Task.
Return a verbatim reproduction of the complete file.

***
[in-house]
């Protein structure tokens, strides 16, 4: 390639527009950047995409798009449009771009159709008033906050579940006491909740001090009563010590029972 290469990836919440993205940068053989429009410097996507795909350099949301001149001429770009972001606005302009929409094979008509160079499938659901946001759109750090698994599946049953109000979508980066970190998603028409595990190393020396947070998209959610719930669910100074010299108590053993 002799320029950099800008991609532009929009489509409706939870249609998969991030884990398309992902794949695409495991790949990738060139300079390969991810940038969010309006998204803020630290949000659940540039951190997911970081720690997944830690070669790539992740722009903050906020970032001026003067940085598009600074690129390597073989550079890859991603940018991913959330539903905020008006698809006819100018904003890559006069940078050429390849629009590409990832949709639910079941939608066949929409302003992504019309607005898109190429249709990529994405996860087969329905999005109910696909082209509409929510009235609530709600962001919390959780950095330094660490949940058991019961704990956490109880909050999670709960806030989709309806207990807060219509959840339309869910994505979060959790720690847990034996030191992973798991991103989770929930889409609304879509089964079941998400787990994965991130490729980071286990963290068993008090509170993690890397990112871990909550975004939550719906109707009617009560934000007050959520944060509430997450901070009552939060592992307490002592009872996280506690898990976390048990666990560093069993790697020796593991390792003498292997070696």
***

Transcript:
[in-house]
């Protein structure tokens, strides 16, 4: 390639527009950047995409798009449009771009159709008033906050579940006491909740001090009563010590029972 290469990836919440993205940068053989429009410097996507795909350099949301001149001429770009972001606005302009929409094979008509160079499938659901946001759109750090698994599946049953109000979508980066970190998603028409595990190393020396947070998209959610719930669910100074010299108590053993 002799320029950099800008991609532009929009489509409706939870249609998969991030884990398309992902794949695409495991790949990738060139300079390969991810940038969010309006998204803020630290949000659940540039951190997911970081720690997944830690070669790539992740722009903050906020970032001026003067940085598009600074690129390597073989550079890859991603940018991913959330539903905020008006698809006819100018904003890559006069940078050429390849629009590409990832949709639910079941939608066949929409302003992504019309607005898109190429249709990529994405996860087969329905999005109910696909082209509409929510009235609530709600962001919390959780950095330094660490949940058991019961704990956490109880909050999670709960806030989709309806207990807060219509959840339309869910994505979060959790720690847990034996030191992973798991991103989770929930889409609304879509089964079941998400787990994965991130490729980071286990963290068993008090509170993690890397990112871990909550975004939550719906109707009617009560934000007050959520944060509430997450901070009552939060592992307490002592009872996280506690898990976390048990666990560093069993790697020796593991390792003498292997070696």